I am trying to calculate the size of char *. I would would think one of these 2 methods would work but they are not.

char *vertices;
printf(strlen(vertices));
printf(sizeof(vertices));

Well vertices is just a pointer to a memory location and, as far as I know, doesn't have any value until assigned. Are you trying to get the length of the memory address, or how many bits a char is (8 bits)?

Sorry I thought it was a simple pointer issue so I didn't elaborate very much. I first used malloc to allocate some space. Then I use this if statement to fill vertices with some char values. After that I add a null character at the end so it is properly terminated like char arrays are supposed to be.

vertices = malloc(1000);
if(counter - i == 1 && flag == 0)
{
    vertices[addcounter] = (char)c;
    //printf("The vertice is %c :\n", vertices[addcounter]);
    addcounter++;
}
vertices[addcounter] = '\0';

I am trying to calculate the size of char *

sizeof() won't give you what you want, all sizeof gives you is sizeof(char*), not the number of bytes allocated to the pointer. All 32-bit compilers on MS-Windows and *nix machines sizeof(char*) is a constant value of 4, same as sizeof(long).

The only way sizeof will work for you is to do something like this:

char vertices[1000] = {0};
printf("sizeof(vertices) = %d\n", sizeof(vertices));

Edited 3 Years Ago by Ancient Dragon

I first used malloc to allocate some space. Then I use this if statement to fill vertices with some char values. After that I add a null character at the end so it is properly terminated like char arrays are supposed to be.

Then strlen should work. Could you post a small but complete example that exhibits the problem?

strlen() will only return the length of the string, not the number of bytes allocated to the pointer. So if malloc allocates 1000 bytes, but you only copy "Hello" into the memory, strlen() will only return the number of characters in "Hello", not 1000. There is no standard C function that will return the number of bytes allocated to the pointer which is why you need to save it yourself in another integer if you need it later for something.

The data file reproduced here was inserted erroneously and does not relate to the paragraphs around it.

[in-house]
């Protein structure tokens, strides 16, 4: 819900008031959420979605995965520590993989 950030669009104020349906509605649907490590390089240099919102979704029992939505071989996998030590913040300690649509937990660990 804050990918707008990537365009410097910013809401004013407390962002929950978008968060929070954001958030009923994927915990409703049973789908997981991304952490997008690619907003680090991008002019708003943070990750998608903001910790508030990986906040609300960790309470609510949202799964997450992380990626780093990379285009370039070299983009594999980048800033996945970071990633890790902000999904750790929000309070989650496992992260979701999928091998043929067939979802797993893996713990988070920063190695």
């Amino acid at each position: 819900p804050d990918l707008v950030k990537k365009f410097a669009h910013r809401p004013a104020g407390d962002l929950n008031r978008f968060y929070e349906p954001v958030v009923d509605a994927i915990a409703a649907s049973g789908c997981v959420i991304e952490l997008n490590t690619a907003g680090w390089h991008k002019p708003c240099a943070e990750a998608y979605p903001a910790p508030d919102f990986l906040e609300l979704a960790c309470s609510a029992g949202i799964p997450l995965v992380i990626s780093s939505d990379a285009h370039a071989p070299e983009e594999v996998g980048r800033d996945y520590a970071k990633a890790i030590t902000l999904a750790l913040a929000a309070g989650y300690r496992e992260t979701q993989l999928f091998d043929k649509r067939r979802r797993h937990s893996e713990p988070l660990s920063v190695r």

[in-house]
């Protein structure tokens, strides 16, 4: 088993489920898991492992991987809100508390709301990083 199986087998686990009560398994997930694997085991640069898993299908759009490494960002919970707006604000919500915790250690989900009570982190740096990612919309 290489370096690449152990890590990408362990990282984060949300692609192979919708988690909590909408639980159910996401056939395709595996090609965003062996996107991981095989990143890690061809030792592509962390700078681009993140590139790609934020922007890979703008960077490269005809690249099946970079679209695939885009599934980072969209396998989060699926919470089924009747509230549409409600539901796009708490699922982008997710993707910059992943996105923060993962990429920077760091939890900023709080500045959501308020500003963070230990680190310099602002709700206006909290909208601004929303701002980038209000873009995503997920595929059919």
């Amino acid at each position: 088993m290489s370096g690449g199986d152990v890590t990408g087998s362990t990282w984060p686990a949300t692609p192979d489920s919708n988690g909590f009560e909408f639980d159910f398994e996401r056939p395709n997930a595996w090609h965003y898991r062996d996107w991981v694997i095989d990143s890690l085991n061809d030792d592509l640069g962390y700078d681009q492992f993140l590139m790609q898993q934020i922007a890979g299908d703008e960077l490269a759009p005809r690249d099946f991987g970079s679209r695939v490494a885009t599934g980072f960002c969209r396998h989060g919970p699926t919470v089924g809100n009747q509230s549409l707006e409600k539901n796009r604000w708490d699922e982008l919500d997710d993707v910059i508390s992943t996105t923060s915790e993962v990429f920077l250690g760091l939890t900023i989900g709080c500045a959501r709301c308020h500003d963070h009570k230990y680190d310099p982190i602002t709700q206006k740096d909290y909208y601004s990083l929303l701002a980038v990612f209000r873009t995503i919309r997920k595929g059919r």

Edited 3 Years Ago by Ancient Dragon

@deceptikon
I'm sorry I can't because it gives a segmentation fault. And it happens right where I try to get the strlen and sizeof. These are the warnings if they help.

gcc -Wall *.c
open_file_c1.c: In function ‘main’:
open_file_c1.c:151:5: warning: passing argument 1 of ‘printf’ makes pointer from integer without a cast [enabled by default]
/usr/include/stdio.h:361:12: note: expected ‘const char * restrict’ but argument is of type ‘unsigned int’
open_file_c1.c:152:5: warning: passing argument 1 of ‘printf’ makes pointer from integer without a cast [enabled by default]
/usr/include/stdio.h:361:12: note: expected ‘const char * restrict’ but argument is of type ‘int’

How do you quote people I don't see a way to do that.

@Ancient Dragon
I'm trying to get something similar to "hello" like you mention in your second post. How would I get the length of the string? I know I have a valid string because of this. I'm able to print through with a for loop and print it as a string.

for(i = 0; i < 100; i++)
{
    printf("The vertice is %c :\n", vertices[i]);
}

printf("The vertice is %s :\n", vertices);

There's something else wrong -- the warnings you posted don't correspond to the code you just posted. There is nothing wrong with those two printf() statements. What exactly are lines 151 in open_file.c? Better yet, just post the entire code in open_file.c.

This article has been dead for over six months. Start a new discussion instead.